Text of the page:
Willis Re’s partnership with SpatialKey enables Willis Re clients to access this proprietary Willis Re information alongside data that clients may license from other industry sources, via a powerful and user-friendly geospatial platform. 

The territories and perils covered are broad in scope, ranging from volcanic risk in Italy, to tsunamis in Japan, to flood and storm event assessments in Europe and flood in Australia and New Zealand.


Karl Jones, Managing Director, Willis Re said: “It’s important for us to help clients understand their risk, especially for perils and regions that get less attention from the commercial vendors.  The expertise of our analysts around the globe, combined with the resources of the Willis Research Network and the power of the SpatialKey platform, puts the latest science at our clients’ fingertips.”

Tom Link, CEO of SpatialKey, said:  “We’re pleased to broaden the range of information that Willis Re clients can access through our platform.  SpatialKey’s vision is to empower insurers with all the information they need, enabling them to make optimal use of their risk capital to enhance profitability and resiliency.”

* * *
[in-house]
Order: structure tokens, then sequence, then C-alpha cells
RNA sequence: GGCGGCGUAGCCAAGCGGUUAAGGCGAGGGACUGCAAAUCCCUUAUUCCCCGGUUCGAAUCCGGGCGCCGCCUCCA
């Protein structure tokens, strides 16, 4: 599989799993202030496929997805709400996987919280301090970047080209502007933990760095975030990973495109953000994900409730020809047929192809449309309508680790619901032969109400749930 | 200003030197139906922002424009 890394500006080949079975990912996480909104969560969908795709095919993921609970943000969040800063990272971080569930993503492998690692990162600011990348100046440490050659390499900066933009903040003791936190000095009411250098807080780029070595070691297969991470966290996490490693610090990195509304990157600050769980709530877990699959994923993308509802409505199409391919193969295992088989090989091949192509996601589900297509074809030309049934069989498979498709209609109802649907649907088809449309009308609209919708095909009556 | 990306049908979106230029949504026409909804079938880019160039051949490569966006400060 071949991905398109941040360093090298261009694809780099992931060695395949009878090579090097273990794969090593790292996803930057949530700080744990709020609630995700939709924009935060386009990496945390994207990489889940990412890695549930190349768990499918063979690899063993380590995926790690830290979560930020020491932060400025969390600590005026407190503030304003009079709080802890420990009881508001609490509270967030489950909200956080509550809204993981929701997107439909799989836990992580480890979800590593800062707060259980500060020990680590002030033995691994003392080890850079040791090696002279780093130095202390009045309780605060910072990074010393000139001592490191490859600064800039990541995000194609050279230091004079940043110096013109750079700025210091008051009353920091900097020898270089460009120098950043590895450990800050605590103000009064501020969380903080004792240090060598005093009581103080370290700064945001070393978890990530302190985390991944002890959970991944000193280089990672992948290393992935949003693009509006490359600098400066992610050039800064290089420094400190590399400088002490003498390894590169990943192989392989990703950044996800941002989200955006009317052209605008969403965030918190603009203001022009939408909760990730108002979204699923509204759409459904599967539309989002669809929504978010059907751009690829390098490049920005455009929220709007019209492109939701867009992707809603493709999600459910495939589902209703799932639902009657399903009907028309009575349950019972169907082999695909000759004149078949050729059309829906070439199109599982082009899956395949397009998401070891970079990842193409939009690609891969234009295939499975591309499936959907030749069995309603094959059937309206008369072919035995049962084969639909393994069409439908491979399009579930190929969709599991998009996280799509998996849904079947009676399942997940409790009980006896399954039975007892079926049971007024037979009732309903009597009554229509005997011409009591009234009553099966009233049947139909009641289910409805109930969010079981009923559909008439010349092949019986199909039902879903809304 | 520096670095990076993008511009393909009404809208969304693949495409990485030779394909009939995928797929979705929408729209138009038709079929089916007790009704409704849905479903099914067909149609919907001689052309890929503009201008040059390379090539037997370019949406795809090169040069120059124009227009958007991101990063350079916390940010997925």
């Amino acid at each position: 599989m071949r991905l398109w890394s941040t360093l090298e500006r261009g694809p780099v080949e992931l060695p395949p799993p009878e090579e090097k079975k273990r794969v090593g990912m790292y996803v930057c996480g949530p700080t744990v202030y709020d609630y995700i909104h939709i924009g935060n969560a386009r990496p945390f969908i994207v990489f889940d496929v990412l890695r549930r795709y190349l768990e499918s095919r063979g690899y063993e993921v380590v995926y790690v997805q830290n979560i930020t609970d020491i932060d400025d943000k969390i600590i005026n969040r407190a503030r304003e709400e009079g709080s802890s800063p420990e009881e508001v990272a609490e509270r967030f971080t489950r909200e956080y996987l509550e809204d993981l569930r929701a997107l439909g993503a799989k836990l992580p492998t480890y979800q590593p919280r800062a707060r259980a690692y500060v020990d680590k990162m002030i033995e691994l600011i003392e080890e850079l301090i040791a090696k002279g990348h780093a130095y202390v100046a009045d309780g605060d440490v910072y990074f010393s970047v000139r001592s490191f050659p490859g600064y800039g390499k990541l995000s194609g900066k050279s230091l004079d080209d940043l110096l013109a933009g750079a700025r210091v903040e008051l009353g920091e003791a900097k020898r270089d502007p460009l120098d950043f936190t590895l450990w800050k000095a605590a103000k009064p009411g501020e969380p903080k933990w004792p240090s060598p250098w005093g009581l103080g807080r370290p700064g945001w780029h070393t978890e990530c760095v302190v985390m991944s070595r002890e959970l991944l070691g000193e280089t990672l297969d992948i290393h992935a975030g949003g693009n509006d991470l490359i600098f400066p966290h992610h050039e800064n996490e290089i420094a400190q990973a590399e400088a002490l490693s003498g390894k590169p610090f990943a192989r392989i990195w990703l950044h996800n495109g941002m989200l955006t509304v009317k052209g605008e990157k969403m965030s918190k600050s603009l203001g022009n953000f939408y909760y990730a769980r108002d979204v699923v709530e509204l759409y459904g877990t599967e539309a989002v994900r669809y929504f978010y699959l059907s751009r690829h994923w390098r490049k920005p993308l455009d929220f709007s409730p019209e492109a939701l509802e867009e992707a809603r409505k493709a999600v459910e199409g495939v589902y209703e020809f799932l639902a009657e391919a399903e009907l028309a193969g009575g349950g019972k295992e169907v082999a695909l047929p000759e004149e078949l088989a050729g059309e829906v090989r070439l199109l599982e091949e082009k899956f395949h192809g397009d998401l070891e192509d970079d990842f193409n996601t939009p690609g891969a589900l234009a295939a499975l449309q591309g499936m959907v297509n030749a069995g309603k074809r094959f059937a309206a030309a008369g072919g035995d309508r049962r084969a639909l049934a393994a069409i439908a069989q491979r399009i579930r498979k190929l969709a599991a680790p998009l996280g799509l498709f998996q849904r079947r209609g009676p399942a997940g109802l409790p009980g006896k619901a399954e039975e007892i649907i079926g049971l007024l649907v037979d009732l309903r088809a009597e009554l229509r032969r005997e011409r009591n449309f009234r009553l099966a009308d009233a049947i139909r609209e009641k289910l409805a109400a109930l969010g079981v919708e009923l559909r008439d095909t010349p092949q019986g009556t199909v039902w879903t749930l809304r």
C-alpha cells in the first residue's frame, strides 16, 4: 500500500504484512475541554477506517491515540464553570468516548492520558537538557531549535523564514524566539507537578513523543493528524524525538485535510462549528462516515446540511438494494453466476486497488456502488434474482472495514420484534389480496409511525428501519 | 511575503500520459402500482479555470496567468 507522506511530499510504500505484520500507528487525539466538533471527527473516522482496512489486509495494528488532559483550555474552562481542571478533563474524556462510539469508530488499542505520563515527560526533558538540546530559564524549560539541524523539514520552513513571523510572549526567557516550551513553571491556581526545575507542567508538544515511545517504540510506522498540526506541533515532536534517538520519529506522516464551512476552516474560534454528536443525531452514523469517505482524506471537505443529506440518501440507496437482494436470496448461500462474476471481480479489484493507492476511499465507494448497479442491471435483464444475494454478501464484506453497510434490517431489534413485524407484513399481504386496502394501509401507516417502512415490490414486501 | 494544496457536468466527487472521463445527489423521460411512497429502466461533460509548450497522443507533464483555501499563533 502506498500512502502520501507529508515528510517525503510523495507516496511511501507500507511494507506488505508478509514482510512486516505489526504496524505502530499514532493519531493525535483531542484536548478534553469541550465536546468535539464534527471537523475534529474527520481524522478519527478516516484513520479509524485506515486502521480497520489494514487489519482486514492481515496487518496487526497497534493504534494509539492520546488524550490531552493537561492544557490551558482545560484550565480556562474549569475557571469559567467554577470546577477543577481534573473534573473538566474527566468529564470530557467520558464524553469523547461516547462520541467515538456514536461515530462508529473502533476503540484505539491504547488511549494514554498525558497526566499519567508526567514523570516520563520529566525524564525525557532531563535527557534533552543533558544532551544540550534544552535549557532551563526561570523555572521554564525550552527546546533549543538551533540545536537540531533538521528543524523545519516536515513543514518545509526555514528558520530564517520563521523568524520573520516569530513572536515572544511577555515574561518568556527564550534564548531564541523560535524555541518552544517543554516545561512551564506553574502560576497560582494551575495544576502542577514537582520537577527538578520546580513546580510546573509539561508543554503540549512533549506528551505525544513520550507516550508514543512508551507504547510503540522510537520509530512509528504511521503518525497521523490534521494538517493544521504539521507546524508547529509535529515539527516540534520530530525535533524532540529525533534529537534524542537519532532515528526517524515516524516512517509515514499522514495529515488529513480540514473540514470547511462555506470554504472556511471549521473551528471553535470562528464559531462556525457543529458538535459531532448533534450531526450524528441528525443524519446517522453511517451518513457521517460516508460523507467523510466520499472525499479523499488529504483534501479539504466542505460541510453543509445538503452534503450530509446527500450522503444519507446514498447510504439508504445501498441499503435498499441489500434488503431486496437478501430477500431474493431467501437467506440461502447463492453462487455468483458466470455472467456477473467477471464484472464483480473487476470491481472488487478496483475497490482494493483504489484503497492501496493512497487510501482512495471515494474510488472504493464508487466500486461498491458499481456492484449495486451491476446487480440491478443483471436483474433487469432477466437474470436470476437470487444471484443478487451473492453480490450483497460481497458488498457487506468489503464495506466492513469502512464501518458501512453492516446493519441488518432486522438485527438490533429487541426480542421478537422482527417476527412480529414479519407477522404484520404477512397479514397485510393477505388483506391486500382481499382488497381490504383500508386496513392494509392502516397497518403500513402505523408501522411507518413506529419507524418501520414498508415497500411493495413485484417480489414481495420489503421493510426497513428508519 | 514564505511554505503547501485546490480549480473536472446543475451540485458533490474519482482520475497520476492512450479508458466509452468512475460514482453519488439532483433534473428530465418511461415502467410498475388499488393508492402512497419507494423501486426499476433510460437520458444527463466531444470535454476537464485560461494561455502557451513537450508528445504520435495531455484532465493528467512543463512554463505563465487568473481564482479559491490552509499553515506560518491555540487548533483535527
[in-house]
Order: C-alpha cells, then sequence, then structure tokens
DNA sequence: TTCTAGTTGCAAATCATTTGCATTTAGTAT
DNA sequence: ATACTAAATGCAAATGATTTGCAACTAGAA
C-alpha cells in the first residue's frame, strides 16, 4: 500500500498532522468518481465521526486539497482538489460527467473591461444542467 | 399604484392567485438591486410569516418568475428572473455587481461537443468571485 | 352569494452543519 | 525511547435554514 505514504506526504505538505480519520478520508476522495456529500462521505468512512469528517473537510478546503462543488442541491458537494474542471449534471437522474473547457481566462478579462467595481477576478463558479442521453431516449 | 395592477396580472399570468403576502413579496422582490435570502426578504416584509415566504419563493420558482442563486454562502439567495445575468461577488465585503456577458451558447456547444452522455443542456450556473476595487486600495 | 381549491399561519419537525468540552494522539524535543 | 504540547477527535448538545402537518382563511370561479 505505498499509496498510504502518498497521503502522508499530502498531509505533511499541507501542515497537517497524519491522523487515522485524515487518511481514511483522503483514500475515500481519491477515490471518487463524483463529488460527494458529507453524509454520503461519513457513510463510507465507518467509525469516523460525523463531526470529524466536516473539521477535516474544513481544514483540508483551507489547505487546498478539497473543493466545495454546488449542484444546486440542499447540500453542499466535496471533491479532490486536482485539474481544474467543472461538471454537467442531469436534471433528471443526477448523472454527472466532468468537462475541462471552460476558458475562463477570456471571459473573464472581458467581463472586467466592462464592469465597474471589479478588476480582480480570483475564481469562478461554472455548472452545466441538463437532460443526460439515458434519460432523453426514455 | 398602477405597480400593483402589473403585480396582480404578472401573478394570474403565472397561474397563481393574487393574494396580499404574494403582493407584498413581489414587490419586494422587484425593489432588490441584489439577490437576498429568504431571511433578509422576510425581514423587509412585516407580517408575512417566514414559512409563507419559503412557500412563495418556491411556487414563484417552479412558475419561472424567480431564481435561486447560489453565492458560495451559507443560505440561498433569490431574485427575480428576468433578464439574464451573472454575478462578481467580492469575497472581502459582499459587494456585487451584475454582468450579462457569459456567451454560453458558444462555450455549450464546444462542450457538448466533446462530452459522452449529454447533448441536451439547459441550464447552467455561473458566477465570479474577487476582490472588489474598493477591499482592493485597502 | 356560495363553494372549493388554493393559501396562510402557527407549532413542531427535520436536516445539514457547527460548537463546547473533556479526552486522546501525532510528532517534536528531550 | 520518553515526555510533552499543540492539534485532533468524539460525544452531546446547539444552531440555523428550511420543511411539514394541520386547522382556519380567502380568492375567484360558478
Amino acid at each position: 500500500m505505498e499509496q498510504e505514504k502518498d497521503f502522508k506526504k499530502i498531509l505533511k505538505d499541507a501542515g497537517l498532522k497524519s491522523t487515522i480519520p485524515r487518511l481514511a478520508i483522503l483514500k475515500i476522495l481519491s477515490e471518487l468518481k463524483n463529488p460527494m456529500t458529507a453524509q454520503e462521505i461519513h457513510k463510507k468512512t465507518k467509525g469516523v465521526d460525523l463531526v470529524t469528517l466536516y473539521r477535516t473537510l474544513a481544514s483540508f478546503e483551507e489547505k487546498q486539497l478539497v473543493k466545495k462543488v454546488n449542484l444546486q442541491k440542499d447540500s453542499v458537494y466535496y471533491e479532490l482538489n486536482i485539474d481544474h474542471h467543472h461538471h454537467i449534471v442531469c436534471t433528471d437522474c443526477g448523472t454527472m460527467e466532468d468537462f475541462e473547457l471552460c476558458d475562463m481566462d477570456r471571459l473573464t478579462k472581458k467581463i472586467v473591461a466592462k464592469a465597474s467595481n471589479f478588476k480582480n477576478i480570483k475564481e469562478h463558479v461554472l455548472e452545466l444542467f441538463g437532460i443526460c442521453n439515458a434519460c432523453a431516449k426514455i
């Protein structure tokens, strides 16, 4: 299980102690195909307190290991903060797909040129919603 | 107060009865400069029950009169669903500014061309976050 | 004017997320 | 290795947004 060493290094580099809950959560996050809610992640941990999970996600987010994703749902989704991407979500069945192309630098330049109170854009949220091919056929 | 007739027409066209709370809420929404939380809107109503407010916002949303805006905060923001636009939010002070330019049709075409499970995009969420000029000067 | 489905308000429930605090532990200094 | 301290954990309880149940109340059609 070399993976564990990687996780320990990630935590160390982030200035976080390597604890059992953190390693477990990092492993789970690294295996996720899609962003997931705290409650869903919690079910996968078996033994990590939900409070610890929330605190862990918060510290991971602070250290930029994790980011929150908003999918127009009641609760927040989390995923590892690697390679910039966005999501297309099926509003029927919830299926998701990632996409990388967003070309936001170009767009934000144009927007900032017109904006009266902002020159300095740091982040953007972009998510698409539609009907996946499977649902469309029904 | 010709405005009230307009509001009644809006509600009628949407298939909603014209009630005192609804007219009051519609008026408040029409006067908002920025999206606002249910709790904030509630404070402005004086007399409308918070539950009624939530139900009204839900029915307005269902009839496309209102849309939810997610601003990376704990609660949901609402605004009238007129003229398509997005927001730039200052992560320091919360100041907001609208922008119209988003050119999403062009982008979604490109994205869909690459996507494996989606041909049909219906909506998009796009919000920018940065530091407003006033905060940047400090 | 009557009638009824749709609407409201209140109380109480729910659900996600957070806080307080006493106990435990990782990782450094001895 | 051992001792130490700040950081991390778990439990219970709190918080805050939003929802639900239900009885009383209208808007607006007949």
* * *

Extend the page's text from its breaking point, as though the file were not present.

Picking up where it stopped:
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A final look at the impact of Hermine

Posted on September 12, 2016 by Heather Munro


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With post-tropical storm Hermine no longer a threat, insurers are busy handling claims from wind, flood, and storm surge damages across the eastern seaboard.  An early estimate from catastrophe loss estimation firm Karen Clark & Company (KCC), predicts insured losses likely to approach $500 million, with total economic damages close to $1 billion. Three deaths were attributed to the storm.

Hermine made waves, so to speak, as the first hurricane to make landfall in Florida since Hurricane Wilma in 2005. The category 1 hurricane slammed into the state early Friday before weakening into a tropical cyclone and slowly heading up the coast, where rough surf kept many beaches closed over Labor Day weekend.

Most of Florida experienced a state of emergency and officials were concerned that stagnant water would help breed mosquitoes that could spread the Zika virus. In the town of Cedar Key, waters rose more than 9.5 feet, among the highest surges ever seen, according to the National Weather Service.

In addition to dropping heavy rain and wind on parts of Georgia, the Carolinas, and Virginia, the storm caused power outages, coastal flooding, and beach erosion. By Sunday, the storm had weakened further into a post-tropical cyclone, settling off the coast of New York and New England and eventually dissipating.


As we near the halfway mark for hurricane season, it’s important to note that the damage could have been much worse. Responding to Hermine claims is a top priority, but it’s also a good time to evaluate your portfolio performance and to determine if your event response processes were as efficient as they could have been.